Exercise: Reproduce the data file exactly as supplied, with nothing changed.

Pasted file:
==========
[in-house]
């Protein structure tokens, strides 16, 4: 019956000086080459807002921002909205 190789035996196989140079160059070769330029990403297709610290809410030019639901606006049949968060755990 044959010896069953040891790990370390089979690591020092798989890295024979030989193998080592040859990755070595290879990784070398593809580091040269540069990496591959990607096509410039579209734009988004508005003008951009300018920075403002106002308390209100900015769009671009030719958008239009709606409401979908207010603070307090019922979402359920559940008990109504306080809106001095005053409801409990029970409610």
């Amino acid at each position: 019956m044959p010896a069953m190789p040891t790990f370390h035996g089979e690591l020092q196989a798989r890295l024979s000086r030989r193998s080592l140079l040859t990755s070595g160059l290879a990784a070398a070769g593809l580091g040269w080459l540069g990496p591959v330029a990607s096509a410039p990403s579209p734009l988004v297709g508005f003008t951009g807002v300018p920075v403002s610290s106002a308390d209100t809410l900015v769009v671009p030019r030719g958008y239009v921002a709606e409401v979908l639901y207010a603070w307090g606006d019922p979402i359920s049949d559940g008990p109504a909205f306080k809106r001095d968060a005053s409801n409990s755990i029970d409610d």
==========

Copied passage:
[in-house]
């Protein structure tokens, strides 16, 4: 019956000086080459807002921002909205 190789035996196989140079160059070769330029990403297709610290809410030019639901606006049949968060755990 044959010896069953040891790990370390089979690591020092798989890295024979030989193998080592040859990755070595290879990784070398593809580091040269540069990496591959990607096509410039579209734009988004508005003008951009300018920075403002106002308390209100900015769009671009030719958008239009709606409401979908207010603070307090019922979402359920559940008990109504306080809106001095005053409801409990029970409610």
């Amino acid at each position: 019956m044959p010896a069953m190789p040891t790990f370390h035996g089979e690591l020092q196989a798989r890295l024979s000086r030989r193998s080592l140079l040859t990755s070595g160059l290879a990784a070398a070769g593809l580091g040269w080459l540069g990496p591959v330029a990607s096509a410039p990403s579209p734009l988004v297709g508005f003008t951009g807002v300018p920075v403002s610290s106002a308390d209100t809410l900015v769009v671009p030019r030719g958008y239009v921002a709606e409401v979908l639901y207010a603070w307090g606006d019922p979402i359920s049949d559940g008990p109504a909205f306080k809106r001095d968060a005053s409801n409990s755990i029970d409610d």